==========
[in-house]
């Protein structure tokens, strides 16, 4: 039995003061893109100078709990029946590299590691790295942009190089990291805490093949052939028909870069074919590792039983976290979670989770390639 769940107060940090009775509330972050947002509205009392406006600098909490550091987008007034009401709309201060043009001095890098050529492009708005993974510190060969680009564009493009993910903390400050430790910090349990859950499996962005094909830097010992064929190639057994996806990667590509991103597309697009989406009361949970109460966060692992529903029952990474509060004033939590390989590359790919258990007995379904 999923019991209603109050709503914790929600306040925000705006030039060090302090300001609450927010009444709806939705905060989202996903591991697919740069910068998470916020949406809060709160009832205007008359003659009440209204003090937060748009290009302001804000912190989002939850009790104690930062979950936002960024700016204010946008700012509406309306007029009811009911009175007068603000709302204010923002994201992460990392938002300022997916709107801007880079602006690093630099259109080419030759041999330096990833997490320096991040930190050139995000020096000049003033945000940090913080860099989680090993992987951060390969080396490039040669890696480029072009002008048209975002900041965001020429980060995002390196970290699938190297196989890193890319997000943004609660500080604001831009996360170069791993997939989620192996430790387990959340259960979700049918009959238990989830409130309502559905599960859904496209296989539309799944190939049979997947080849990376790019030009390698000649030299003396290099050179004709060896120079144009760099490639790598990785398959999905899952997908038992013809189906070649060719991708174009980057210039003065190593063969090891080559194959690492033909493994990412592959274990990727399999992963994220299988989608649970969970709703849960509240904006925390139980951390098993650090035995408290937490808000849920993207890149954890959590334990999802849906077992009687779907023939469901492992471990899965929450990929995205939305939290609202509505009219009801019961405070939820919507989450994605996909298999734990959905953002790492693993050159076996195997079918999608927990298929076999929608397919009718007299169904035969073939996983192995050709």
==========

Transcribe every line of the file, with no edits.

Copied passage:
[in-house]
């Protein structure tokens, strides 16, 4: 039995003061893109100078709990029946590299590691790295942009190089990291805490093949052939028909870069074919590792039983976290979670989770390639 769940107060940090009775509330972050947002509205009392406006600098909490550091987008007034009401709309201060043009001095890098050529492009708005993974510190060969680009564009493009993910903390400050430790910090349990859950499996962005094909830097010992064929190639057994996806990667590509991103597309697009989406009361949970109460966060692992529903029952990474509060004033939590390989590359790919258990007995379904 999923019991209603109050709503914790929600306040925000705006030039060090302090300001609450927010009444709806939705905060989202996903591991697919740069910068998470916020949406809060709160009832205007008359003659009440209204003090937060748009290009302001804000912190989002939850009790104690930062979950936002960024700016204010946008700012509406309306007029009811009911009175007068603000709302204010923002994201992460990392938002300022997916709107801007880079602006690093630099259109080419030759041999330096990833997490320096991040930190050139995000020096000049003033945000940090913080860099989680090993992987951060390969080396490039040669890696480029072009002008048209975002900041965001020429980060995002390196970290699938190297196989890193890319997000943004609660500080604001831009996360170069791993997939989620192996430790387990959340259960979700049918009959238990989830409130309502559905599960859904496209296989539309799944190939049979997947080849990376790019030009390698000649030299003396290099050179004709060896120079144009760099490639790598990785398959999905899952997908038992013809189906070649060719991708174009980057210039003065190593063969090891080559194959690492033909493994990412592959274990990727399999992963994220299988989608649970969970709703849960509240904006925390139980951390098993650090035995408290937490808000849920993207890149954890959590334990999802849906077992009687779907023939469901492992471990899965929450990929995205939305939290609202509505009219009801019961405070939820919507989450994605996909298999734990959905953002790492693993050159076996195997079918999608927990298929076999929608397919009718007299169904035969073939996983192995050709």